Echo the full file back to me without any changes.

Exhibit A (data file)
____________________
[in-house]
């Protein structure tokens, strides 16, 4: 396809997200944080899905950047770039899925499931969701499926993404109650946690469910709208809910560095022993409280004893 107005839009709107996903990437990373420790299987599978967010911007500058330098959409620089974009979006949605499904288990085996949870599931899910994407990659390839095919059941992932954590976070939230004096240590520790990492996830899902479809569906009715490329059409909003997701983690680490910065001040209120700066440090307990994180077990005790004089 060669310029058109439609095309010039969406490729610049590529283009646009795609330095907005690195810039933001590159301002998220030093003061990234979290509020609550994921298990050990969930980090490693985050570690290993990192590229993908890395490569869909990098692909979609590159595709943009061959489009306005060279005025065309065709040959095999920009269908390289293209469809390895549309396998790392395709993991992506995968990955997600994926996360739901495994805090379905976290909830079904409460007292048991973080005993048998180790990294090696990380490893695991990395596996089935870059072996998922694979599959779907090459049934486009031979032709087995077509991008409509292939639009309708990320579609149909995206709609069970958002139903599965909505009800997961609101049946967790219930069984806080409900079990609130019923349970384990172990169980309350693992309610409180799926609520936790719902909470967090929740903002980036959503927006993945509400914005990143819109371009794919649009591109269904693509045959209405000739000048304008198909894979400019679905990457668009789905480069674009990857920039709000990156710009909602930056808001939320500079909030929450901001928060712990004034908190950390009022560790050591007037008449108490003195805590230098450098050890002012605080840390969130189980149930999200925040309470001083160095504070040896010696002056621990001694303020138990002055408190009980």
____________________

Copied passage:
[in-house]
């Protein structure tokens, strides 16, 4: 396809997200944080899905950047770039899925499931969701499926993404109650946690469910709208809910560095022993409280004893 107005839009709107996903990437990373420790299987599978967010911007500058330098959409620089974009979006949605499904288990085996949870599931899910994407990659390839095919059941992932954590976070939230004096240590520790990492996830899902479809569906009715490329059409909003997701983690680490910065001040209120700066440090307990994180077990005790004089 060669310029058109439609095309010039969406490729610049590529283009646009795609330095907005690195810039933001590159301002998220030093003061990234979290509020609550994921298990050990969930980090490693985050570690290993990192590229993908890395490569869909990098692909979609590159595709943009061959489009306005060279005025065309065709040959095999920009269908390289293209469809390895549309396998790392395709993991992506995968990955997600994926996360739901495994805090379905976290909830079904409460007292048991973080005993048998180790990294090696990380490893695991990395596996089935870059072996998922694979599959779907090459049934486009031979032709087995077509991008409509292939639009309708990320579609149909995206709609069970958002139903599965909505009800997961609101049946967790219930069984806080409900079990609130019923349970384990172990169980309350693992309610409180799926609520936790719902909470967090929740903002980036959503927006993945509400914005990143819109371009794919649009591109269904693509045959209405000739000048304008198909894979400019679905990457668009789905480069674009990857920039709000990156710009909602930056808001939320500079909030929450901001928060712990004034908190950390009022560790050591007037008449108490003195805590230098450098050890002012605080840390969130189980149930999200925040309470001083160095504070040896010696002056621990001694303020138990002055408190009980």